Owners of a £25 million floating entertainment venue have given up on plans to operate it on the River Thames after opposition from local residents.
Oceandiva, an 86m-long boat with room for 1,000 guests, is now heading for “EU waters” after owners concluded that there were too many obstacles to operate it.
Smart Group, the entertainment company that would have managed the boat, said that “the combination of regulatory challenges and infrastructural inadequacies proved too great to overcome”.
Oceandiva, built in a Dutch shipyard and larger than any entertainment boat operating in British rivers, was meant to begin hosting events in the spring of 2023 but has battled to obtain the required licences after a number of setbacks.
Chloe Jackson, Smart Group’s managing director, wrote in a letter that it was a missed opportunity for London, which they estimated would have benefited from £77 million in economic benefits. “Whilst we acknowledge that this may feel like a victory for some local residents and riverside stakeholders, we are sure you can appreciate it is a sad day for the city and, indeed, Smart Group,” she wrote, “as this carbon-neutral, cutting-edge vessel will no longer be redefining events on the River Thames. It is quite simply a missed opportunity.”
Residents had previously complained that the boat was a “battleship” that would wage war on their sleep. Paul Crosbie, an activist living in the historic riverside street Shad Thames, said: “It doesn’t matter whether [the finishing time] is 8pm or 10am, you’ll still have a disturbance. There will also be an impact on the view — it’s like a battleship.
“It’s not that people object to the principle of the boat. It’s just that it’s too big and will cause too much of a disturbance. There are no conditions that are satisfactory.”
The news comes just weeks after the American company behind a proposed huge Las Vegas-style Sphere entertainment venue in east London decided to withdraw its plans following a battle with planners and the Mayor of London.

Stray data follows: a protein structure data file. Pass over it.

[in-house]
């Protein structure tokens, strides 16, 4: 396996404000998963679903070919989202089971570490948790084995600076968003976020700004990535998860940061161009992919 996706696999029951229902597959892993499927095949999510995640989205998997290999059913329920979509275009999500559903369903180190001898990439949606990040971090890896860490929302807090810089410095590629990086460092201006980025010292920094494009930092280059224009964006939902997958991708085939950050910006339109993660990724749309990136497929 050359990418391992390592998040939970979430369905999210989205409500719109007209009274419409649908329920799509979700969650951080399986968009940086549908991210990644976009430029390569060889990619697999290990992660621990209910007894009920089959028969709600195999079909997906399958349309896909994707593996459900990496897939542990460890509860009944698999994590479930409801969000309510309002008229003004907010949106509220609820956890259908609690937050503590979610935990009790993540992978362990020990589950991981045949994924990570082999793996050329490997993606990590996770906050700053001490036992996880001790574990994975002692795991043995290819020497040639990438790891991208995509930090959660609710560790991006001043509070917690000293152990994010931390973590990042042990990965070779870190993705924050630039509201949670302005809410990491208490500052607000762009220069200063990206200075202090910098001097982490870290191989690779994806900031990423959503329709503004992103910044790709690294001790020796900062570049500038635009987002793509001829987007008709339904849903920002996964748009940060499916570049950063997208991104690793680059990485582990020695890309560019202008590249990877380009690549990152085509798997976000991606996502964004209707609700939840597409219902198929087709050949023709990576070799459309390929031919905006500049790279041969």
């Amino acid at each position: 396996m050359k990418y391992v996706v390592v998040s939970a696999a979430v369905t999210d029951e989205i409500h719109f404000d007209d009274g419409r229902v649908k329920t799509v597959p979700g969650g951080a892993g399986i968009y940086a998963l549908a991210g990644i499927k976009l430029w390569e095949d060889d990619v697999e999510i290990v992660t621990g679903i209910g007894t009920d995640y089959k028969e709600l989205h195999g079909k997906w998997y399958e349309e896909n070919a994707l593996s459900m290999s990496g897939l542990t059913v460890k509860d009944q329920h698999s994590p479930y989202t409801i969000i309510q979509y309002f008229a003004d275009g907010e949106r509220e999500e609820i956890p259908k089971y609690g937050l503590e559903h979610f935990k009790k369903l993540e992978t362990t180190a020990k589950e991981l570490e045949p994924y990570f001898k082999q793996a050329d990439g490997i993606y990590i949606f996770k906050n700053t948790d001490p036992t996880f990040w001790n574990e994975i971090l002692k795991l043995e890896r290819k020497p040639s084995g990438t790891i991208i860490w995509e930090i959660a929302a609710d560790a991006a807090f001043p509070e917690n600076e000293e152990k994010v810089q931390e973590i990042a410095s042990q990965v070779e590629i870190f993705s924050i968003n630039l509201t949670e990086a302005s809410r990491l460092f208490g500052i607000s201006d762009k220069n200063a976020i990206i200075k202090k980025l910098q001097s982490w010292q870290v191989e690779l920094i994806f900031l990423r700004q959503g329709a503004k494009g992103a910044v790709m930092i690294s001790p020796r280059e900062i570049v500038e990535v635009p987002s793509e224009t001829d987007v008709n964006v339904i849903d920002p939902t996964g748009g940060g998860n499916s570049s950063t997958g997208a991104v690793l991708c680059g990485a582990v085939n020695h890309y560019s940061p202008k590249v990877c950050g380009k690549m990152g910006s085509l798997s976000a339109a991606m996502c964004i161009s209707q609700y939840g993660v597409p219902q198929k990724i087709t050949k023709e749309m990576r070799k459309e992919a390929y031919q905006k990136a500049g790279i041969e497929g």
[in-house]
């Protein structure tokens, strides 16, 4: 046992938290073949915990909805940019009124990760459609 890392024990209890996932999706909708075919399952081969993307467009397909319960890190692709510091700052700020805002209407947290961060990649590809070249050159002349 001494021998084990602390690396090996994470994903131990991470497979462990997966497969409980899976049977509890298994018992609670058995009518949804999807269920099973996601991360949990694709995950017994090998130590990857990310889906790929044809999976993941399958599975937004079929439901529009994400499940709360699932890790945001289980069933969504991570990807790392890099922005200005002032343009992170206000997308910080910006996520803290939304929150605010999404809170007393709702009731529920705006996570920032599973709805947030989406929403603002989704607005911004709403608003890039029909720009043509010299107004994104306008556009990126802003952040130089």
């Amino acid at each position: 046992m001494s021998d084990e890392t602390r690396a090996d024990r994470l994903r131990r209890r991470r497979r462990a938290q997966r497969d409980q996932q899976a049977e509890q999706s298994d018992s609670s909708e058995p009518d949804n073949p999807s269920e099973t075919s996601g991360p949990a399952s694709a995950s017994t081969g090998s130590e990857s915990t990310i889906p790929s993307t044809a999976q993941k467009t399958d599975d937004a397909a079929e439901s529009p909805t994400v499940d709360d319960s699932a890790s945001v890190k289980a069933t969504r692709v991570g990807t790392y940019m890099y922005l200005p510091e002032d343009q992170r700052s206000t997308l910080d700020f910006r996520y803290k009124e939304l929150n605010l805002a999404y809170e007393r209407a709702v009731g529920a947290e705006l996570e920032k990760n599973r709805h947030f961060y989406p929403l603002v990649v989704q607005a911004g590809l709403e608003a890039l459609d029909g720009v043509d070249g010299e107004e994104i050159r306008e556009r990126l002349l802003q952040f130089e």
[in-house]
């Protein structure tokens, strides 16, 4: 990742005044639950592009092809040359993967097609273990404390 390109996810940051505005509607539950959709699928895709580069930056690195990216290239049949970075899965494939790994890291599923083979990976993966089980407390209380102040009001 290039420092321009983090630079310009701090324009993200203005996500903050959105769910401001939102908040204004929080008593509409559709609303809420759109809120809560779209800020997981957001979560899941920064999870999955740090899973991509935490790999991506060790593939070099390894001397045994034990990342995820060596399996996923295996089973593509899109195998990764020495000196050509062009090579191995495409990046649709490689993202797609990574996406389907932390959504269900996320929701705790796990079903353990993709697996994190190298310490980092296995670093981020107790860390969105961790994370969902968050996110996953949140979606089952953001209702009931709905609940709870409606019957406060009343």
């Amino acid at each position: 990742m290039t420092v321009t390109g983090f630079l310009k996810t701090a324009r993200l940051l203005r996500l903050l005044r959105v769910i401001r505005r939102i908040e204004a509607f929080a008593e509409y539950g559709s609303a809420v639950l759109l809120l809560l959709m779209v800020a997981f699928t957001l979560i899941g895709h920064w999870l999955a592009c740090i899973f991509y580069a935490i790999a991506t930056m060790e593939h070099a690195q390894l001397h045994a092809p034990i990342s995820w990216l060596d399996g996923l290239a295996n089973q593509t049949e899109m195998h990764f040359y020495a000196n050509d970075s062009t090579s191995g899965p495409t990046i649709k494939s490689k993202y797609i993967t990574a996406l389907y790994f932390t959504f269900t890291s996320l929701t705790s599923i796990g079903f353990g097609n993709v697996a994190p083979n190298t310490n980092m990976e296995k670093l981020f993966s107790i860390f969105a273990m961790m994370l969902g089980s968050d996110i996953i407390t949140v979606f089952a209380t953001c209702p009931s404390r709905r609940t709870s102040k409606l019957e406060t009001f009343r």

In a letter to the Planning Inspectorate MSG said it was “extremely disappointing” that Londoners would “not benefit from the Sphere’s groundbreaking technology and the thousands of well-paying jobs it would have created”.
In December, the housing secretary, Michael Gove, used his powers to call in and review the rejection of planning permission by the London mayor, Sadiq Khan, for the 21,000-capacity, 300ft-tall structure in Stratford, east London.
However, Sphere Entertainment, a sister firm to MSG, said it had written to Gove advising him of the company’s plan to withdraw its application and to decline to participate in the call-in process.
A spokesperson for the company added it was committed to working with “forward-thinking cities around the world” who were “serious” about bringing the project to their communities.
MSG’s letter to the Planning Inspectorate read: “On behalf of both Stratford Garden Development Limited and Sphere Entertainment, I write to confirm that we are officially withdrawing our application from the Planning Inspectorate process.
“After spending millions of pounds acquiring our site in Stratford and collaboratively engaging in a five-year planning process with numerous governmental bodies, including the local planning authority who approved our plans following careful review, we cannot continue to participate in a process that is merely a political football between rival parties.”